Fraser-Pryce Shares Her Story in Poignant Children’s Book by Lois Elfman from Amsterdam News. Peek: “I’m a young girl from an inner city…and there are many girls and boys like me who are trying to get to where I am. I need to be that light, that face they can see that this is possible…[I]t doesn’t matter where you’re from…if you want to make it, you can….”
“It Would Have Changed My Life:” Questions For Cartoonist Tillie Walden by Mallory Yu from NPR. Peek: “In…everyone’s [life]…people come in and out. What really interests me about that concept is when there’s someone in your life who you both desperately miss and have learned to live without. I love having characters go through challenges, then learn to live with them, and let their desires grow and change.”
A Chat About Gloom Town by Author Ronald L. Smith from From the Mixed-Up Files of Middle-Grade Authors. Peek: “What do you do when the writing just isn’t flowing? Walk away for a while. Read someone else’s novel. Take a walk and clear my head….Sometimes when I get stuck I imagine that the book is a film. What would happen next if this were a movie, I ask myself. Sometimes it works, Sometimes it doesn’t.”
Q&A: Renée Watson, Author of Some Places More Than Others, interviewed by Elise Dumpleton from The Nerd Daily. Peek: “[R]ead, read, read. The more you read the stronger writer you’ll become. If you love a book, read it twice so that you can study it and figure out what the author did to pull you in, to make you want to keep reading and then, apply those techniques to your own writing.”
Equity & Inclusion
The Importance of Celebrating Trans Stories from We Need Diverse Books. Peek: “We need stories about trans people that don’t only see trans lives as being inherently tragic. We need stories about trans people making friends, falling in love, and finding community. We need stories with trans people that transition in all kinds of ways, including not transitioning visibly at all.”
Kacen Callender: Creating Space for Queer Readers by Alex Heimbach from Kirkus Reviews. Peek: “[M]y motivation for every book that I write…[is] wanting to create space and stories for myself for all those years that I really needed them—but also for all of the teens and young readers that I know are struggling…I want to let them know that they do matter and they do belong.”
Q&A with Ann Clare LeZotte: Show Me a Sign from We Need Diverse Books. Peek: “Deaf kids don’t get to see representation where their lives and language are normalized—and they’re doing fun things like haunting and spying adventures, or even having fights with their besties in sign! For young hearing readers, it’s an introduction to the concept that d/Deaf culture exists and it’s not something to feel sad about.”
The Hate U Give Author Angie Thomas Announces New Novel, Concrete Rose: “I Expect It to Get Banned” by Sam Gillette from People Magazine. Peek: “I hope that young black people pick it up [my book] and they walk away feeling empowered. I hope they walk away with a better understanding of themselves… Also, I hope that it gives other readers a better view of what it means to be a black person in America.”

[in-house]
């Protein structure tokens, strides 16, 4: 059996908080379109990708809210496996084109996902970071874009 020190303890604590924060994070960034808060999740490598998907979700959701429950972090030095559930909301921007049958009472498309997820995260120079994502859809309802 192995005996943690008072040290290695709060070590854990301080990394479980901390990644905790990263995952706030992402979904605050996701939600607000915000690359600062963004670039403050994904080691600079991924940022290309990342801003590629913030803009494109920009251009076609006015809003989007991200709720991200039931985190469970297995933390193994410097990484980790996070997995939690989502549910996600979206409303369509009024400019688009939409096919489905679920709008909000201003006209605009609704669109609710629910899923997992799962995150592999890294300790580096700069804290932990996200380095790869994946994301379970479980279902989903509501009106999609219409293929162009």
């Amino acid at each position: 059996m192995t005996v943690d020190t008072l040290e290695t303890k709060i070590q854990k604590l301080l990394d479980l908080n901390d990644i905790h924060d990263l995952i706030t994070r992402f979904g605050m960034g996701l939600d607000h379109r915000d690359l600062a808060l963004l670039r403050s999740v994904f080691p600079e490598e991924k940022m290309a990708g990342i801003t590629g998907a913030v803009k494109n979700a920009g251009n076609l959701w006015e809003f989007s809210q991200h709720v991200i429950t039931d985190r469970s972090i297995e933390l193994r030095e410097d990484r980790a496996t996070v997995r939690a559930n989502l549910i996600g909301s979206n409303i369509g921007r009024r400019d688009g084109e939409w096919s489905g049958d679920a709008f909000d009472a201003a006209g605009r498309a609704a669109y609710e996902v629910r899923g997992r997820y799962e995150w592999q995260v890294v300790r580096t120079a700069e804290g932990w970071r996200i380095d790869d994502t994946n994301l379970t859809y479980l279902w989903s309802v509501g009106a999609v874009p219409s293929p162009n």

Heartstopper: An Interview with Alice Oseman from The Reading Realm. Peek: “My school didn’t educate its students at all on LGBT+ issues and there weren’t any teachers that I knew of who were particularly looking out for LGBT+ kids….As long as there are gay and transgender people, we will always need books that star gay and transgender characters.”
Child’s Play: International Children’s Literature from Words Without Borders (April 2020 issue). Peek: “From ageless witches to teenage cliques, in settings ranging from Fascist Italy to the contemporary Middle East, the writers here offer characters and themes both fantastic and familiar.”
Interview of Talented Author, Marcie Colleen by Kirsti Call from Writers’ Rumpus. Peek: “Take classes, join a critique group, seek out mentors, attend conferences. If you keep the focus on constantly improving your writing, exactly that will happen. And better writing increases the chances of any publication dreams you might have. Every day, think: ‘What can I do today to move the needle on my writing dreams?’”
In Conversation: Joanna Cotler and Harry Bliss from Publishers Weekly. Peek: Harry Bliss: “Anytime I begin composing a book, I simply start drawing without looking at anything. And that’s really the hardest part for me, roughing out the pacing of the book. It can be really crude, near stick figures or…stick animals, but that is very important. It’s like a first demo of a song.”
Interview with Adalyn Grace from Tomi Adeyemi. Peek: “My best advice to querying author…[R]emember that this is a business partnership….It’s so important to know who you’re doing business with. What are their sales like? Who are their clients? What kind of deals are they making, and with what publishers? You can find this information on publishers marketplace, or by talking to writer friends.”